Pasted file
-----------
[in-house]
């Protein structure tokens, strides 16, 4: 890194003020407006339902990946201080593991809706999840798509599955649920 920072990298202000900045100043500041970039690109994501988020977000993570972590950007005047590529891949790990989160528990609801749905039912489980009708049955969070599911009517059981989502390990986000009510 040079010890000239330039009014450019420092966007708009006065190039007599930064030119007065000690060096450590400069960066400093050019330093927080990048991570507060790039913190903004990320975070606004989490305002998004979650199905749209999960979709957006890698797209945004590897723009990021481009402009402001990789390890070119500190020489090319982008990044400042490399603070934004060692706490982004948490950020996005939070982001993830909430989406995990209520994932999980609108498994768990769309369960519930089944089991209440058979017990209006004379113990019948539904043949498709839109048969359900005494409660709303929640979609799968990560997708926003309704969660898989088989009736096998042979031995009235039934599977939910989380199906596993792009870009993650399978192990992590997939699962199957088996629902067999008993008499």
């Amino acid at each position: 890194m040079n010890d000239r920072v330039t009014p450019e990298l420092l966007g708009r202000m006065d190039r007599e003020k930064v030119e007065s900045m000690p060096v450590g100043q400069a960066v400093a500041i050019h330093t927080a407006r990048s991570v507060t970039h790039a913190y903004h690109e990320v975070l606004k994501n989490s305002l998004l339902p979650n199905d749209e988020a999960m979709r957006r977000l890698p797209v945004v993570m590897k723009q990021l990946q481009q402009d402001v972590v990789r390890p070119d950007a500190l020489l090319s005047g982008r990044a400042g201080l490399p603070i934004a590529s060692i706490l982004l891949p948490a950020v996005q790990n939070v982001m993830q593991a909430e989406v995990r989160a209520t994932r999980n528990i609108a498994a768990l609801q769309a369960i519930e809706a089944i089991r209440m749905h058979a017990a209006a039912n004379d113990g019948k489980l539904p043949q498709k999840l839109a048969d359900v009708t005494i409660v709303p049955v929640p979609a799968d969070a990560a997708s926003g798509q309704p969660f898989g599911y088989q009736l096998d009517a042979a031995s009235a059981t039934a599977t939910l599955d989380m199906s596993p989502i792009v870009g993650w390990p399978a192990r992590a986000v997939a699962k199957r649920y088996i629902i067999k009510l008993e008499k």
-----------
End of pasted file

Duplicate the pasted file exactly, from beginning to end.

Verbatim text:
[in-house]
């Protein structure tokens, strides 16, 4: 890194003020407006339902990946201080593991809706999840798509599955649920 920072990298202000900045100043500041970039690109994501988020977000993570972590950007005047590529891949790990989160528990609801749905039912489980009708049955969070599911009517059981989502390990986000009510 040079010890000239330039009014450019420092966007708009006065190039007599930064030119007065000690060096450590400069960066400093050019330093927080990048991570507060790039913190903004990320975070606004989490305002998004979650199905749209999960979709957006890698797209945004590897723009990021481009402009402001990789390890070119500190020489090319982008990044400042490399603070934004060692706490982004948490950020996005939070982001993830909430989406995990209520994932999980609108498994768990769309369960519930089944089991209440058979017990209006004379113990019948539904043949498709839109048969359900005494409660709303929640979609799968990560997708926003309704969660898989088989009736096998042979031995009235039934599977939910989380199906596993792009870009993650399978192990992590997939699962199957088996629902067999008993008499």
């Amino acid at each position: 890194m040079n010890d000239r920072v330039t009014p450019e990298l420092l966007g708009r202000m006065d190039r007599e003020k930064v030119e007065s900045m000690p060096v450590g100043q400069a960066v400093a500041i050019h330093t927080a407006r990048s991570v507060t970039h790039a913190y903004h690109e990320v975070l606004k994501n989490s305002l998004l339902p979650n199905d749209e988020a999960m979709r957006r977000l890698p797209v945004v993570m590897k723009q990021l990946q481009q402009d402001v972590v990789r390890p070119d950007a500190l020489l090319s005047g982008r990044a400042g201080l490399p603070i934004a590529s060692i706490l982004l891949p948490a950020v996005q790990n939070v982001m993830q593991a909430e989406v995990r989160a209520t994932r999980n528990i609108a498994a768990l609801q769309a369960i519930e809706a089944i089991r209440m749905h058979a017990a209006a039912n004379d113990g019948k489980l539904p043949q498709k999840l839109a048969d359900v009708t005494i409660v709303p049955v929640p979609a799968d969070a990560a997708s926003g798509q309704p969660f898989g599911y088989q009736l096998d009517a042979a031995s009235a059981t039934a599977t939910l599955d989380m199906s596993p989502i792009v870009g993650w390990p399978a192990r992590a986000v997939a699962k199957r649920y088996i629902i067999k009510l008993e008499k």